Families of the 29 men trapped in a New Zealand coal mine have made an emotional visit to the site as people in the tight-knit West Coast region packed churches to pray for a miracle. There has been no communication with the men since Friday's gas explosion at the Pike River colliery and district Mayor Tony Kokshoorn described the situation there as desperate. "Everyday is crucial, it's like a clock that's ticking down," he said, as frustrated rescue workers continued to wait for volatile underground conditions to ease before they can mount a search. As the families on Sunday made their first visit to the mine since the explosion, thousands of people crammed into churches in the Grey District on the West Coast of the South Island.
Liberal frontbencher Eric Abetz says his party won't be changing its opposition to gay marriage any time soon. Thousands of people marched through the streets of Melbourne yesterday calling on state MPs to support equal marriage rights for same sex couples. The protesters want their politicians, who will go to the polls later this month, to send a message to federal MPs to change the Marriage Act. Federal politicians have been urged, through a parliamentary motion moved by the Australian Greens, to discuss the issue with their electorates. Senator Abetz says marriage is a heterosexual construct which should not be altered.
Thing is, Gillard gave her solemn word to the Australian Christian Lobby, in an interview just before the election, that she would not change the Marriage Act. If Gillard were now to break her word, hundreds of thousands of Christians would hold her to be a liar and never trust her again. I wonder at the values of Labor Party MPs who want their leader to break her promise to the Christian community - a promise she made in the name of their party. Do vows and integrity mean so little to them? And here we get back to the weakening of the institution of marriage ...
Pakistani President Asif Ali Zardari on Friday stayed the execution of a Christian woman who was sentenced to death on charges of blasphemy. The woman, Aasia Bibi, was given the death sentence by an additional sessions judge in Nankana Sahib district a week ago on charges of committing blasphemy under the Pakistan Penal Code. A religious leader of the local mosque, Qari Saleem, had lodged an FIR against Aasia Bibi for allegedly passing derogatory remarks against the last prophet of Muslims. The judge also imposed a fine of Rs 300,000 on her. Zardari on Friday directed Shahbaz Bhatti, federal minister for minorities, to submit a report within three days.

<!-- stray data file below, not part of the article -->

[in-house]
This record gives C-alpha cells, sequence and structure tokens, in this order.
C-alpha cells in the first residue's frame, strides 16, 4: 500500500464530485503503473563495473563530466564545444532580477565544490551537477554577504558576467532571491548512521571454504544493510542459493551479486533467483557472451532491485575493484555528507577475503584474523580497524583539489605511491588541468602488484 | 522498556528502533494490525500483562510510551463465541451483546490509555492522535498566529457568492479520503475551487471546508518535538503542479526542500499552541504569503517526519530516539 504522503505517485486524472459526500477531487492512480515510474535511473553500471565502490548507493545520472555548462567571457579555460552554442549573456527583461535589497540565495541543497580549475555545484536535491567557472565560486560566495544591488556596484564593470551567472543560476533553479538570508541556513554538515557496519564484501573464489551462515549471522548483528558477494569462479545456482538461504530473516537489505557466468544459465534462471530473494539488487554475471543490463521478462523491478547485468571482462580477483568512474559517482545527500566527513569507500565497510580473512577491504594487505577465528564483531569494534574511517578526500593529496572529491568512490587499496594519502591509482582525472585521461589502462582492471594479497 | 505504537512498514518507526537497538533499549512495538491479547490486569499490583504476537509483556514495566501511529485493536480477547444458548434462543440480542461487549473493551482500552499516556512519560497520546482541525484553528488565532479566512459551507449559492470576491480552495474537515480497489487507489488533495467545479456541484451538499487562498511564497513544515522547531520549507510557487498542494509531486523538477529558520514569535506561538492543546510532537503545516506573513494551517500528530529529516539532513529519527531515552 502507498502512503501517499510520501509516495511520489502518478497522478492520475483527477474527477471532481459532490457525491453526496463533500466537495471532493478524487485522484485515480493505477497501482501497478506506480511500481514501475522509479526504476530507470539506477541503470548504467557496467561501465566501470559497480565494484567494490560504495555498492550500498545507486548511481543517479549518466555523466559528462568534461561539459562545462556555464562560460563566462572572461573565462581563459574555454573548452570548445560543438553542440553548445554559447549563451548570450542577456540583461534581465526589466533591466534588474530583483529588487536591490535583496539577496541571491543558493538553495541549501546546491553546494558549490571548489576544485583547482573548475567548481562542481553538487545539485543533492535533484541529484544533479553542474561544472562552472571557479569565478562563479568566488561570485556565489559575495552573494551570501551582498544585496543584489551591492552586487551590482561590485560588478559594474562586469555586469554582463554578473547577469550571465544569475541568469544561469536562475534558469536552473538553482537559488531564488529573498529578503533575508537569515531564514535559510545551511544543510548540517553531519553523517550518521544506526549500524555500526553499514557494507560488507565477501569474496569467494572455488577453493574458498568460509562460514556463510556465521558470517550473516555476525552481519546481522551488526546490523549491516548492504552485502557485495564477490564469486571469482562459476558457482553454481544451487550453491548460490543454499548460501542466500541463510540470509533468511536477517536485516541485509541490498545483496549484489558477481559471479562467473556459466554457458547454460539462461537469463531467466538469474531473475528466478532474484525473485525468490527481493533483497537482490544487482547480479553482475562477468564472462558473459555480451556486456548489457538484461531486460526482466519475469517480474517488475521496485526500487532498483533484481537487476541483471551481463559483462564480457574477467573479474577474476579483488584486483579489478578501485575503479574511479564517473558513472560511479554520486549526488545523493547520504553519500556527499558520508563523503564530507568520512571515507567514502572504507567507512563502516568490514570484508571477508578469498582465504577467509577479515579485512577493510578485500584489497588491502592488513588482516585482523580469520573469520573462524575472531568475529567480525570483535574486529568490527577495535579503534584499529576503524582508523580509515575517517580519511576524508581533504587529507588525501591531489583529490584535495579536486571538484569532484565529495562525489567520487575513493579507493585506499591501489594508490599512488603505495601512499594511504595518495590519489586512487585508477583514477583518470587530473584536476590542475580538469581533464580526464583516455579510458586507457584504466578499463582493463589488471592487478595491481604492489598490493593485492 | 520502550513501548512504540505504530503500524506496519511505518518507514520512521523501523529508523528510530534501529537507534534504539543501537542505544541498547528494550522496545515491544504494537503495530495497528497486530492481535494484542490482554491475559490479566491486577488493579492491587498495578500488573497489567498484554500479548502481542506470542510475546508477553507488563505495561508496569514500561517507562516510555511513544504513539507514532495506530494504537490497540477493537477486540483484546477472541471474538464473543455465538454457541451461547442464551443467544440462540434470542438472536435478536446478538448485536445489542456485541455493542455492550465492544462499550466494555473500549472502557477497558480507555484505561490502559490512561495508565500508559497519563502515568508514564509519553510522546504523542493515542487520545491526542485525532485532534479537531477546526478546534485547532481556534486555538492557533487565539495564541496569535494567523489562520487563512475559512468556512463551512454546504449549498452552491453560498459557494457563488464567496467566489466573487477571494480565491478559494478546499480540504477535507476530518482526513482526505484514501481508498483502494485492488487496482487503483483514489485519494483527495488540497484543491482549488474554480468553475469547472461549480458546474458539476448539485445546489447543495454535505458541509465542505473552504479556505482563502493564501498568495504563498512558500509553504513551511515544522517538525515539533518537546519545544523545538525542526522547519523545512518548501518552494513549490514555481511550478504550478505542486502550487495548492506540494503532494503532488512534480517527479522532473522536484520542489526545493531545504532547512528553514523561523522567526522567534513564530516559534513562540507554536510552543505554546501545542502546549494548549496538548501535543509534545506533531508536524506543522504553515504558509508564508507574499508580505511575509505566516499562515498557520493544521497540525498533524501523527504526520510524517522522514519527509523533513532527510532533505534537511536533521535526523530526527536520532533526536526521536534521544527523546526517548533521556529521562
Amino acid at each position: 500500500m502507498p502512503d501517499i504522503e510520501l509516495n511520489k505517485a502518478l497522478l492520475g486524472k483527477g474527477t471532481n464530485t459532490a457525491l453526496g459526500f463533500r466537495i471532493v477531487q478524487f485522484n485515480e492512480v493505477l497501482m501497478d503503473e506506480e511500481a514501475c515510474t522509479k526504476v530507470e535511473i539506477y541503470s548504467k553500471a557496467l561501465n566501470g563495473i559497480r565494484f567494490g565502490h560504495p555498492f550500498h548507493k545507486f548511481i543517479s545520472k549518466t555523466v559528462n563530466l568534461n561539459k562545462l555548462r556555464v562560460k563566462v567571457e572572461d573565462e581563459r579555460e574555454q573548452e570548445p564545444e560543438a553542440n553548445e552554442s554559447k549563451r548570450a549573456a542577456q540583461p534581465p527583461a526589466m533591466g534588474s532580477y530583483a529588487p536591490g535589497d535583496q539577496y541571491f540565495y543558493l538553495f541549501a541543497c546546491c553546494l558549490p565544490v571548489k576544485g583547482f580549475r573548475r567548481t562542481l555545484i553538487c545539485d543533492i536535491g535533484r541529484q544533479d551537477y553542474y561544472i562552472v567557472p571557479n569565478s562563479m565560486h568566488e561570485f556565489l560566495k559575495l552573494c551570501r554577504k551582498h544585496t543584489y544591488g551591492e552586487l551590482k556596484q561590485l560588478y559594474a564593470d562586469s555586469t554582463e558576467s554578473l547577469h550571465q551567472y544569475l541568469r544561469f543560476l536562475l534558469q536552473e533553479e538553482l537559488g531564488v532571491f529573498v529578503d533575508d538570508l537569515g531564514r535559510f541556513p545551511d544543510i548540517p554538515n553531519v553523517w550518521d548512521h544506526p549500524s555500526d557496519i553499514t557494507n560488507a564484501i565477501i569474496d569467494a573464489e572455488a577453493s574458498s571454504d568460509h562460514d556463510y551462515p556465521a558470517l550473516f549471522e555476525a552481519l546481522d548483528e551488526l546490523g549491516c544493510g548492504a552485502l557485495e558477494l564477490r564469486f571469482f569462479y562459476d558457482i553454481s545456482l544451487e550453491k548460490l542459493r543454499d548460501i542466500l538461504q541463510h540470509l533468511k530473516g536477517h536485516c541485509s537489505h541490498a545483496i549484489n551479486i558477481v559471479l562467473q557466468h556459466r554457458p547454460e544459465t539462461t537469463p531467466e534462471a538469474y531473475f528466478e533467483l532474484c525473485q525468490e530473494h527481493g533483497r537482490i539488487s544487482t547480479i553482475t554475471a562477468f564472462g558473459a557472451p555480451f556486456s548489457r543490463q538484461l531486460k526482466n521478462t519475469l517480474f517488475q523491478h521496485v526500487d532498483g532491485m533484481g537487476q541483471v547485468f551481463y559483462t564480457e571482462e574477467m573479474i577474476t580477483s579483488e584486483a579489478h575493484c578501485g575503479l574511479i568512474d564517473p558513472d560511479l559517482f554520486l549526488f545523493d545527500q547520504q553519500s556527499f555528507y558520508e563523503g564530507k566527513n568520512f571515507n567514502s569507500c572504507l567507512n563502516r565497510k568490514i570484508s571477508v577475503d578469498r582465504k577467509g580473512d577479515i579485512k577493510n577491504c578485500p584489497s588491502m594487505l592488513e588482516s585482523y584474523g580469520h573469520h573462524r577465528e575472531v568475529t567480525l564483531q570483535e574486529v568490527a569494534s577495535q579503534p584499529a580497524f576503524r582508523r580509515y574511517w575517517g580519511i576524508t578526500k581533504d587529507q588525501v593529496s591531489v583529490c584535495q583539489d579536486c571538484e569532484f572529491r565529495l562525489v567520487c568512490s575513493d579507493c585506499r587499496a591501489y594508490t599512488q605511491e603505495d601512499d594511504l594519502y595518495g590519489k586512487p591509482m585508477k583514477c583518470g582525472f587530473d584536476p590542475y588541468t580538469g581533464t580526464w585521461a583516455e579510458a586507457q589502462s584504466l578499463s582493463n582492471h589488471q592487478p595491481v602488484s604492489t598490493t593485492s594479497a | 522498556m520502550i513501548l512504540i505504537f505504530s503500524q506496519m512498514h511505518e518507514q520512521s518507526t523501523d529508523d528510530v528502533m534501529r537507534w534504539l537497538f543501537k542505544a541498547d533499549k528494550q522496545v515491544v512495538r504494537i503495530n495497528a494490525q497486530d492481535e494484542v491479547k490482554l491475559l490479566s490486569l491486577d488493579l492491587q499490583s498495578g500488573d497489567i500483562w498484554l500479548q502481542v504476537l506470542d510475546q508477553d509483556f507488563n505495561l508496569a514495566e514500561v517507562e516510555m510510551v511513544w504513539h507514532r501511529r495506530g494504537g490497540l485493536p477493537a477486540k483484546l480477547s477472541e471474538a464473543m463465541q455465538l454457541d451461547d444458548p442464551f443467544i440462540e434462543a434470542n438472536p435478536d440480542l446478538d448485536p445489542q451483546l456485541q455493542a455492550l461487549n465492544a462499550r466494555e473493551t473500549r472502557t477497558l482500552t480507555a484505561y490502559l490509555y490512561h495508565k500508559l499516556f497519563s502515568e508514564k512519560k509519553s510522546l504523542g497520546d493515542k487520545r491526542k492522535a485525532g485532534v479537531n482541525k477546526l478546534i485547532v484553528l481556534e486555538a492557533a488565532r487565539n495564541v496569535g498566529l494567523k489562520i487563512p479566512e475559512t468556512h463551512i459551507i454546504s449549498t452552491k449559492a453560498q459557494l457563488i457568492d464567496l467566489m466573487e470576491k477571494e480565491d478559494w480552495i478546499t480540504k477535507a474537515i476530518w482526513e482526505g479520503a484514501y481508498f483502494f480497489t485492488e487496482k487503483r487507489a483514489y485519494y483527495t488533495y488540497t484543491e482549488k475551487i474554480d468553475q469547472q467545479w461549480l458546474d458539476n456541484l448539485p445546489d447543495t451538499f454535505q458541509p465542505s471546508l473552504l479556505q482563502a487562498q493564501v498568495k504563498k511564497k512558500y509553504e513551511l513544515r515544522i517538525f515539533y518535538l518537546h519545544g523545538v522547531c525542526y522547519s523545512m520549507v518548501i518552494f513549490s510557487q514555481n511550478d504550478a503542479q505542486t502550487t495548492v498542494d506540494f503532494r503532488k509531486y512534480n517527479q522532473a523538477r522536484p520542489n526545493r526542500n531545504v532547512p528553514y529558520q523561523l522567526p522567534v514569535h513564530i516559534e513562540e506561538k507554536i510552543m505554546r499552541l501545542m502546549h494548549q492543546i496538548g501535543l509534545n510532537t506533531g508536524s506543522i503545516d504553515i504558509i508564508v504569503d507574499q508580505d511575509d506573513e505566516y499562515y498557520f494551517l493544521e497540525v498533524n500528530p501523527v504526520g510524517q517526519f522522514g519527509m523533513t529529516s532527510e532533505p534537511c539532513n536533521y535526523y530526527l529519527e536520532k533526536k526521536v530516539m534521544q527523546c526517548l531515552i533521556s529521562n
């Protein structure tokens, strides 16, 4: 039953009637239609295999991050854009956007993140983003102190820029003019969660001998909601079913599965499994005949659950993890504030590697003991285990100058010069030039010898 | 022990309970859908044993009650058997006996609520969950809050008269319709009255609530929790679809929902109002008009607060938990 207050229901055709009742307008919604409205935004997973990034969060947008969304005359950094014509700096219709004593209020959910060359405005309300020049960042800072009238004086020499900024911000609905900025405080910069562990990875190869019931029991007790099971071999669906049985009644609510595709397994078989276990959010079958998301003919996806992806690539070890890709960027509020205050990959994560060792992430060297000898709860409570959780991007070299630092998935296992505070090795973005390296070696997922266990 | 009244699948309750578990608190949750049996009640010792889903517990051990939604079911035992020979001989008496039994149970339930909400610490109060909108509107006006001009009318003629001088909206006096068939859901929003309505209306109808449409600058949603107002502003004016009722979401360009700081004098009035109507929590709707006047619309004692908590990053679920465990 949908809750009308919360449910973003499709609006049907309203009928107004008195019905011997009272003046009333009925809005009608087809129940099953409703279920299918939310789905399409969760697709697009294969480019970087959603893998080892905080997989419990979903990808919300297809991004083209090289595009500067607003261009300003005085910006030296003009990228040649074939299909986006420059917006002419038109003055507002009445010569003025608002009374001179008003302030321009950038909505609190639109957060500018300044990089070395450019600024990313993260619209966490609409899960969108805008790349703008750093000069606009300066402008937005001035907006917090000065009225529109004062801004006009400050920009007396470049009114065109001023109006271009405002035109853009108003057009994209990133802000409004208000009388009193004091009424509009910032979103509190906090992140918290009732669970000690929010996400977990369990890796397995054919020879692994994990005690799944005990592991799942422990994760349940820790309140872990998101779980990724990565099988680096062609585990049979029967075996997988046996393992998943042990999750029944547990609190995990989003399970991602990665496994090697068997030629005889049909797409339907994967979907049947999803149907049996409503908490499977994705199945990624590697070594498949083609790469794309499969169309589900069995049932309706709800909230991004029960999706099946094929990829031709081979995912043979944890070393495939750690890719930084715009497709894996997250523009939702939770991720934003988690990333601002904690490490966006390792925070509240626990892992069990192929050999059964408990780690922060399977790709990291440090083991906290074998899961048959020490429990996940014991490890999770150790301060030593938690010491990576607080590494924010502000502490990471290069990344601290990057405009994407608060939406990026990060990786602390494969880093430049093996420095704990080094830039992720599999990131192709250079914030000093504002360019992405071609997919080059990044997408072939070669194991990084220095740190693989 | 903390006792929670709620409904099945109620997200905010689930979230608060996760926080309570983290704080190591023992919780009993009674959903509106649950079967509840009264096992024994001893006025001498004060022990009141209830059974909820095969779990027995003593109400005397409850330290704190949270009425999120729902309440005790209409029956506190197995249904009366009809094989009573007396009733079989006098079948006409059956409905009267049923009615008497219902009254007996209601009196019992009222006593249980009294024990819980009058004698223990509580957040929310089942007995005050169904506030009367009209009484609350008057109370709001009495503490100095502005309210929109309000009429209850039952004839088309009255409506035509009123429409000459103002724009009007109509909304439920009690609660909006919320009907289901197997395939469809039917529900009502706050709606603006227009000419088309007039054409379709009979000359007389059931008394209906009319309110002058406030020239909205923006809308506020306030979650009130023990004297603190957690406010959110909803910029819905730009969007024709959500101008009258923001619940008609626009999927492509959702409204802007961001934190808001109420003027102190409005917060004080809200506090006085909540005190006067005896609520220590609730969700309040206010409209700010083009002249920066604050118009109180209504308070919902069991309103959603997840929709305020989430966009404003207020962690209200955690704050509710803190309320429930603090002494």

In a week in which the Gillard Labor Government’s scandalous spending policies pushed the national debt beyond $172 billion, the ALP, Greens and Independents combined to pass what must be the most ridiculous motion of all time. Labor, and the motley crew it depends on to hold power, passed a motion requiring MPs to go out into their electorates and ask their constituents what they think of homosexual marriage. That’s right. As the nation slides backwards . . . . .But let me also be just as clear in stating that marriage is the union of a man and a woman. That’s right - it is the practice of individuals of opposite sex joining in a recognised civil or religious bond. That is the definition of marriage. Anything else is not marriage.
A Christmas CD aiming to raise funds for a Christian charity has been slammed for featuring an anti-Christian song. Faith and family groups have labelled the song, which includes the lyrics "I get freaked out by churches," and "I'm not expecting a visit from Jesus", as "disrespectful" and a "sick joke". But the executive producer of Myer's annual star-studded Spirit of Christmas CD has defended his decision to include the song, White Wine in the Sun. The song, written by atheist entertainer Tim Minchin, features alongside traditional Christmas carols such as Joy to the World and Little Drummer Boy.
Mothers who were bullied into forcibly giving up their newborns before many had even cradled or seen them are demanding an apology from the NSW Government. Unethical and unlawful adoption practices were rife in Sydney hospitals, peaking between 1965 and 1975 when more than 36,000 children were taken from their single mothers under duress. The women were heavily drugged and bullied into signing adoption papers by doctors, matrons and welfare officers. Most mothers were refused the chance to see or touch their babies, the women's faces covered with pillows by nurses. Others were told incorrectly their babies had died.
Key independent Andrew Wilkie has warned he will withdraw his support for the Gillard government if it fails to honour a deal to introduce new technology forcing poker machine players to set binding limits on their losses. Clubs and hotels are furious, claiming the mandatory pre-commitment system demanded by Mr Wilkie will trigger industry-wide job losses and huge revenue cuts for state governments. But Mr Wilkie – who helped Labor secure a second term with an agreement to rein in the poker machine industry – said the reform was not negotiable.
A judge has criticised an Anglican Church elder for supporting the evangelical Christian Brethren church's claims that homosexuality is a sin. Reverend Peter Adam, a canon of St Paul's Cathedral, who was called as an expert witness in a recent discrimination case brought against the brethren, was also criticised for not giving impartial evidence. Suicide prevention group Way Out claimed the Brethren and its Christian Youth Camps discriminated against them by refusing to let a group of young gays stay at the church's Phillip Island camp because they were homosexuals.
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October 18, 2018
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